Strange, but true story- I had a food allergic dog patient on the prescription kangaroo and potato food and he was still symptomatic. Solution? Put the cat on a kangaroo diet, too. Why? Not because the dog was stealing the cat food! Because the dog was eating the cat poo and still having a food allergy reaction. Problem solved!

  3. November 11, 2010 12:30 pm

    Thank you. I look forward to more on this topic. My small white dog had terrible red/brown staining at all her body openings when we adopted her 9 yrs. ago. Eventually I discontinued all kibble about 6 yrs. ago and home-cook for her. She cleared up amazingly well. Just has tear stains now and I can’t seem to get those to clear up. I use all fresh food for her, bath her with castile soap, and clean the house only with baking soda, vinegar and castile soap. I no longer used commercial cosmetics or lotions for myself. Our floor is vinyl but the windows are always open for circulation (we live in a warm climate) so I’m at a loss as to what to do to solve the runny tear-stained eyes.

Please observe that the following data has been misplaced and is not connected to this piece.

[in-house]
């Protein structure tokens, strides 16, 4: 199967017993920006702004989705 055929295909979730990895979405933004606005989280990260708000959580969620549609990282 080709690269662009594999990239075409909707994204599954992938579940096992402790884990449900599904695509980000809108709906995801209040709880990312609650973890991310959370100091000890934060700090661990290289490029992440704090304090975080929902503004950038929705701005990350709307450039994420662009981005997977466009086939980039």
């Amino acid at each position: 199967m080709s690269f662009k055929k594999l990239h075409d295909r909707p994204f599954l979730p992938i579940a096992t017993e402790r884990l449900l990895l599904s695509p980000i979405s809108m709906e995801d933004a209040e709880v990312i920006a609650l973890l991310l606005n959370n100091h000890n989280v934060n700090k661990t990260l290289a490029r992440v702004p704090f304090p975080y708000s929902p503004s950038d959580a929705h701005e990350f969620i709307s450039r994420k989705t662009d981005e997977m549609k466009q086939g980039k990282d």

• November 11, 2010 11:44 pm

      She may have inadequate or blocked tear ducts that can be massaged at the corners of her lids in order to open them up. Or she could be sedated and have a tear duct cannula inserted to assess the potency. Or she could be normal, and just have unsightly tear stains. It is normal for the tears to turn brown when UV light hits the tears; it is the reaction that causes self-tanning creams to work. A supplement containing low levels of Tetracycline changes the molecular conformation of the tears so they do not turn color. (That is an antibiotic, not natural.) For my little Chihuahua, I just cleaned her face daily to prevent build-up and lessen the staining. Did you try Diamond eye or Crystal eye brand fur cleaning lotions. They remove new staining, and you let the old grow out or trim longer fur if you wish.

      Anyone out there who has an all natural solution to dog tear staining? Let us know!